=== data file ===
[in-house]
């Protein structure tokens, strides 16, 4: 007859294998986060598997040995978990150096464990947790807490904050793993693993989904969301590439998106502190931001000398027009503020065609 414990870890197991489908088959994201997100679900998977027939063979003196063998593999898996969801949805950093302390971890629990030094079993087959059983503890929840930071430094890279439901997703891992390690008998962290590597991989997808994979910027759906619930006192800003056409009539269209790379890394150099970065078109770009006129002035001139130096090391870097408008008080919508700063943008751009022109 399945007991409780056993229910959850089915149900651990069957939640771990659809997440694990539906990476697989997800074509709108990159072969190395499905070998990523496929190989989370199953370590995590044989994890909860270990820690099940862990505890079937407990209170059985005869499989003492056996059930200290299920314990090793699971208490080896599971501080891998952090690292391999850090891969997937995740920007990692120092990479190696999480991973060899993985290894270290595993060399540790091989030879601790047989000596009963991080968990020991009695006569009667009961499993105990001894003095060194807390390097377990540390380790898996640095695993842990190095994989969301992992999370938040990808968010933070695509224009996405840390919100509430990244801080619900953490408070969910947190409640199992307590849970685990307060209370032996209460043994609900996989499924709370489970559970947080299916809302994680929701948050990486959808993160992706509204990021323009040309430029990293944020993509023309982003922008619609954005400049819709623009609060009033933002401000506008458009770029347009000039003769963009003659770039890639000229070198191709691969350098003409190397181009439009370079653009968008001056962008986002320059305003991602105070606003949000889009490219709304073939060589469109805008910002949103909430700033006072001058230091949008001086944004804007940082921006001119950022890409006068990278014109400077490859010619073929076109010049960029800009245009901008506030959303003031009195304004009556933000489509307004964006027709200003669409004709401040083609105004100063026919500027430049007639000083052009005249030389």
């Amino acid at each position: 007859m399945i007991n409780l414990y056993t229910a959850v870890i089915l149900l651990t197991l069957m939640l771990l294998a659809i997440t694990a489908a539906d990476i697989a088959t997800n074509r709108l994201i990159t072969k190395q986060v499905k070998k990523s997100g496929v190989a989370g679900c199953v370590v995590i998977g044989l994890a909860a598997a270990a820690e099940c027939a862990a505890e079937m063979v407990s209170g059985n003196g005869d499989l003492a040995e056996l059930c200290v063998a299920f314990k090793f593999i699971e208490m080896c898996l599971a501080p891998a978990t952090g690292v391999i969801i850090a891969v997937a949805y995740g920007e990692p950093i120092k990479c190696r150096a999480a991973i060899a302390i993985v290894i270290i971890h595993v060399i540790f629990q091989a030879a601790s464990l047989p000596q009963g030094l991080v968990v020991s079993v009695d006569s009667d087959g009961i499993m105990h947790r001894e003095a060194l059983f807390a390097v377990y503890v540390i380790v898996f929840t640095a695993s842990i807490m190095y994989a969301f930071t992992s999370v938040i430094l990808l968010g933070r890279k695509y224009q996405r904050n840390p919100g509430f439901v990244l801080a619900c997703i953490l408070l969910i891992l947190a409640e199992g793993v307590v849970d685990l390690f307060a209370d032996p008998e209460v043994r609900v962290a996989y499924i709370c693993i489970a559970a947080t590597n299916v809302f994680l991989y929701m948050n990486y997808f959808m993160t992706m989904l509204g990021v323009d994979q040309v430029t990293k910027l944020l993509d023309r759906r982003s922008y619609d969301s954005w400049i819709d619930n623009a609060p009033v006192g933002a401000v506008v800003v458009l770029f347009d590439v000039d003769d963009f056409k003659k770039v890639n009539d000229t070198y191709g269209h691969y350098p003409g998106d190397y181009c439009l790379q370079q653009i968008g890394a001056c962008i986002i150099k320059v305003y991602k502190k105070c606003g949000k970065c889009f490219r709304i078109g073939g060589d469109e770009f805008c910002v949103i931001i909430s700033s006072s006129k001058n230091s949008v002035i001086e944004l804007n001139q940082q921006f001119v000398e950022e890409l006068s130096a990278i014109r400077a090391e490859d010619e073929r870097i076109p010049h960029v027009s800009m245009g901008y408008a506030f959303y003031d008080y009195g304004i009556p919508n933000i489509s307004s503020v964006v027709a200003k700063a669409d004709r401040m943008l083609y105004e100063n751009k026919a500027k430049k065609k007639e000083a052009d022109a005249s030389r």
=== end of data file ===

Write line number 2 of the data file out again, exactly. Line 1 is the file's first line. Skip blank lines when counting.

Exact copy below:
């Protein structure tokens, strides 16, 4: 007859294998986060598997040995978990150096464990947790807490904050793993693993989904969301590439998106502190931001000398027009503020065609 414990870890197991489908088959994201997100679900998977027939063979003196063998593999898996969801949805950093302390971890629990030094079993087959059983503890929840930071430094890279439901997703891992390690008998962290590597991989997808994979910027759906619930006192800003056409009539269209790379890394150099970065078109770009006129002035001139130096090391870097408008008080919508700063943008751009022109 399945007991409780056993229910959850089915149900651990069957939640771990659809997440694990539906990476697989997800074509709108990159072969190395499905070998990523496929190989989370199953370590995590044989994890909860270990820690099940862990505890079937407990209170059985005869499989003492056996059930200290299920314990090793699971208490080896599971501080891998952090690292391999850090891969997937995740920007990692120092990479190696999480991973060899993985290894270290595993060399540790091989030879601790047989000596009963991080968990020991009695006569009667009961499993105990001894003095060194807390390097377990540390380790898996640095695993842990190095994989969301992992999370938040990808968010933070695509224009996405840390919100509430990244801080619900953490408070969910947190409640199992307590849970685990307060209370032996209460043994609900996989499924709370489970559970947080299916809302994680929701948050990486959808993160992706509204990021323009040309430029990293944020993509023309982003922008619609954005400049819709623009609060009033933002401000506008458009770029347009000039003769963009003659770039890639000229070198191709691969350098003409190397181009439009370079653009968008001056962008986002320059305003991602105070606003949000889009490219709304073939060589469109805008910002949103909430700033006072001058230091949008001086944004804007940082921006001119950022890409006068990278014109400077490859010619073929076109010049960029800009245009901008506030959303003031009195304004009556933000489509307004964006027709200003669409004709401040083609105004100063026919500027430049007639000083052009005249030389």